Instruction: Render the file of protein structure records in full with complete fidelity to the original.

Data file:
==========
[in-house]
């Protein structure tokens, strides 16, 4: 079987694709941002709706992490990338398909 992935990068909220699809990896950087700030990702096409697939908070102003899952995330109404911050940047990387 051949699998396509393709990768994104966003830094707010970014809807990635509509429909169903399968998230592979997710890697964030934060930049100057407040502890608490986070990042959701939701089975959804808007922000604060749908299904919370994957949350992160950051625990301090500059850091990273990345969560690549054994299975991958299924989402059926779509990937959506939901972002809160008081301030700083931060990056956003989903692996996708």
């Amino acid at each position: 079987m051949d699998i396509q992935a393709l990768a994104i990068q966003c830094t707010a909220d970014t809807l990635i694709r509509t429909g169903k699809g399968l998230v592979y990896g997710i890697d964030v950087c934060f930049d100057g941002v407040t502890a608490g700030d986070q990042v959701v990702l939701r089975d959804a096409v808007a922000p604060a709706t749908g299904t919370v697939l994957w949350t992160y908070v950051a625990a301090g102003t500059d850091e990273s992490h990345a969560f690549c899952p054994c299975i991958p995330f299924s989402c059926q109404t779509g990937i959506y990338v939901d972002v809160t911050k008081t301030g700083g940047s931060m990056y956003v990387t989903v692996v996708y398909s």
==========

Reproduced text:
[in-house]
């Protein structure tokens, strides 16, 4: 079987694709941002709706992490990338398909 992935990068909220699809990896950087700030990702096409697939908070102003899952995330109404911050940047990387 051949699998396509393709990768994104966003830094707010970014809807990635509509429909169903399968998230592979997710890697964030934060930049100057407040502890608490986070990042959701939701089975959804808007922000604060749908299904919370994957949350992160950051625990301090500059850091990273990345969560690549054994299975991958299924989402059926779509990937959506939901972002809160008081301030700083931060990056956003989903692996996708």
């Amino acid at each position: 079987m051949d699998i396509q992935a393709l990768a994104i990068q966003c830094t707010a909220d970014t809807l990635i694709r509509t429909g169903k699809g399968l998230v592979y990896g997710i890697d964030v950087c934060f930049d100057g941002v407040t502890a608490g700030d986070q990042v959701v990702l939701r089975d959804a096409v808007a922000p604060a709706t749908g299904t919370v697939l994957w949350t992160y908070v950051a625990a301090g102003t500059d850091e990273s992490h990345a969560f690549c899952p054994c299975i991958p995330f299924s989402c059926q109404t779509g990937i959506y990338v939901d972002v809160t911050k008081t301030g700083g940047s931060m990056y956003v990387t989903v692996v996708y398909s």